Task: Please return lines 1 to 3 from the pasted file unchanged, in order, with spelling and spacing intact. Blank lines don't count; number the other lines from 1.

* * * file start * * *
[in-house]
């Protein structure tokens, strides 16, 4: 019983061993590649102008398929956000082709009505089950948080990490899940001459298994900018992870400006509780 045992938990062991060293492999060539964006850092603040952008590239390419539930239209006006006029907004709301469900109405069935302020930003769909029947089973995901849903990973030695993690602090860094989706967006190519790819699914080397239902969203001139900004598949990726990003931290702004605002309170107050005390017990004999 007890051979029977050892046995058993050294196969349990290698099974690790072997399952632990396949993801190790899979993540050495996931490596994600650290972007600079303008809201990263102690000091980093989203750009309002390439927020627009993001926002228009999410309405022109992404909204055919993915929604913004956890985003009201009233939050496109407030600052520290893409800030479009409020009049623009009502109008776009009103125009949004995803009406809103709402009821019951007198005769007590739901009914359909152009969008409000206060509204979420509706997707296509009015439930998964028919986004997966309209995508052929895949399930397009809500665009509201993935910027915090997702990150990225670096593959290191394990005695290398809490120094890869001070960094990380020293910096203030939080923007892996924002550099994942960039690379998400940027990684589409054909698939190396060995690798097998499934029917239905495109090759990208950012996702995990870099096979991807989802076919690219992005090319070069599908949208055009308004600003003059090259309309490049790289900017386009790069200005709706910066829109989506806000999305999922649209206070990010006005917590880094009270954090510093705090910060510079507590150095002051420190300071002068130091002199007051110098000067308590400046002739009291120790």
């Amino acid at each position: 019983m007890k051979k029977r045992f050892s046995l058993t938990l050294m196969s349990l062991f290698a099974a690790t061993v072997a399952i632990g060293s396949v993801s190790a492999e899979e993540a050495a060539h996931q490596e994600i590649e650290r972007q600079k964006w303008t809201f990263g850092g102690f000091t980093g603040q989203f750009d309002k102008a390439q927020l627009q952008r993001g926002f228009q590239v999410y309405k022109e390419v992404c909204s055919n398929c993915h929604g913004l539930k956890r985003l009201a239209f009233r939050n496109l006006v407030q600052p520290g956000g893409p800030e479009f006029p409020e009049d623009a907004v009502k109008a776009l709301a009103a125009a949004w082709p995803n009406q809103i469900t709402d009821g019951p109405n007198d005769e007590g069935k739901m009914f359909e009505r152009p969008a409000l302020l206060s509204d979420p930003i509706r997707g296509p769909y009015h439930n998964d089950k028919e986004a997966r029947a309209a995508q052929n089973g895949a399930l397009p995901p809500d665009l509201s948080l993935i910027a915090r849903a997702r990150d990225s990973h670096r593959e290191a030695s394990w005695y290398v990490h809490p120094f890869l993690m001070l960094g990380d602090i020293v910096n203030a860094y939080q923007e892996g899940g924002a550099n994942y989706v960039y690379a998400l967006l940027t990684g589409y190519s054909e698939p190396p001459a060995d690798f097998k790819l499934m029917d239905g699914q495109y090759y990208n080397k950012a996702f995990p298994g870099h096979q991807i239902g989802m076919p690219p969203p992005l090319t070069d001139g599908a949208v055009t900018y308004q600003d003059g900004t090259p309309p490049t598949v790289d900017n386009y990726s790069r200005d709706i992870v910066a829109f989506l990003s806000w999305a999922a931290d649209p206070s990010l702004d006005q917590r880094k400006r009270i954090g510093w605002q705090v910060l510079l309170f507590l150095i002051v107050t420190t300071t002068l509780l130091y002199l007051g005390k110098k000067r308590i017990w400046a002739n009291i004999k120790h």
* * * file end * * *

[in-house]
């Protein structure tokens, strides 16, 4: 019983061993590649102008398929956000082709009505089950948080990490899940001459298994900018992870400006509780 045992938990062991060293492999060539964006850092603040952008590239390419539930239209006006006029907004709301469900109405069935302020930003769909029947089973995901849903990973030695993690602090860094989706967006190519790819699914080397239902969203001139900004598949990726990003931290702004605002309170107050005390017990004999 007890051979029977050892046995058993050294196969349990290698099974690790072997399952632990396949993801190790899979993540050495996931490596994600650290972007600079303008809201990263102690000091980093989203750009309002390439927020627009993001926002228009999410309405022109992404909204055919993915929604913004956890985003009201009233939050496109407030600052520290893409800030479009409020009049623009009502109008776009009103125009949004995803009406809103709402009821019951007198005769007590739901009914359909152009969008409000206060509204979420509706997707296509009015439930998964028919986004997966309209995508052929895949399930397009809500665009509201993935910027915090997702990150990225670096593959290191394990005695290398809490120094890869001070960094990380020293910096203030939080923007892996924002550099994942960039690379998400940027990684589409054909698939190396060995690798097998499934029917239905495109090759990208950012996702995990870099096979991807989802076919690219992005090319070069599908949208055009308004600003003059090259309309490049790289900017386009790069200005709706910066829109989506806000999305999922649209206070990010006005917590880094009270954090510093705090910060510079507590150095002051420190300071002068130091002199007051110098000067308590400046002739009291120790």
């Amino acid at each position: 019983m007890k051979k029977r045992f050892s046995l058993t938990l050294m196969s349990l062991f290698a099974a690790t061993v072997a399952i632990g060293s396949v993801s190790a492999e899979e993540a050495a060539h996931q490596e994600i590649e650290r972007q600079k964006w303008t809201f990263g850092g102690f000091t980093g603040q989203f750009d309002k102008a390439q927020l627009q952008r993001g926002f228009q590239v999410y309405k022109e390419v992404c909204s055919n398929c993915h929604g913004l539930k956890r985003l009201a239209f009233r939050n496109l006006v407030q600052p520290g956000g893409p800030e479009f006029p409020e009049d623009a907004v009502k109008a776009l709301a009103a125009a949004w082709p995803n009406q809103i469900t709402d009821g019951p109405n007198d005769e007590g069935k739901m009914f359909e009505r152009p969008a409000l302020l206060s509204d979420p930003i509706r997707g296509p769909y009015h439930n998964d089950k028919e986004a997966r029947a309209a995508q052929n089973g895949a399930l397009p995901p809500d665009l509201s948080l993935i910027a915090r849903a997702r990150d990225s990973h670096r593959e290191a030695s394990w005695y290398v990490h809490p120094f890869l993690m001070l960094g990380d602090i020293v910096n203030a860094y939080q923007e892996g899940g924002a550099n994942y989706v960039y690379a998400l967006l940027t990684g589409y190519s054909e698939p190396p001459a060995d690798f097998k790819l499934m029917d239905g699914q495109y090759y990208n080397k950012a996702f995990p298994g870099h096979q991807i239902g989802m076919p690219p969203p992005l090319t070069d001139g599908a949208v055009t900018y308004q600003d003059g900004t090259p309309p490049t598949v790289d900017n386009y990726s790069r200005d709706i992870v910066a829109f989506l990003s806000w999305a999922a931290d649209p206070s990010l702004d006005q917590r880094k400006r009270i954090g510093w605002q705090v910060l510079l309170f507590l150095i002051v107050t420190t300071t002068l509780l130091y002199l007051g005390k110098k000067r308590i017990w400046a002739n009291i004999k120790h």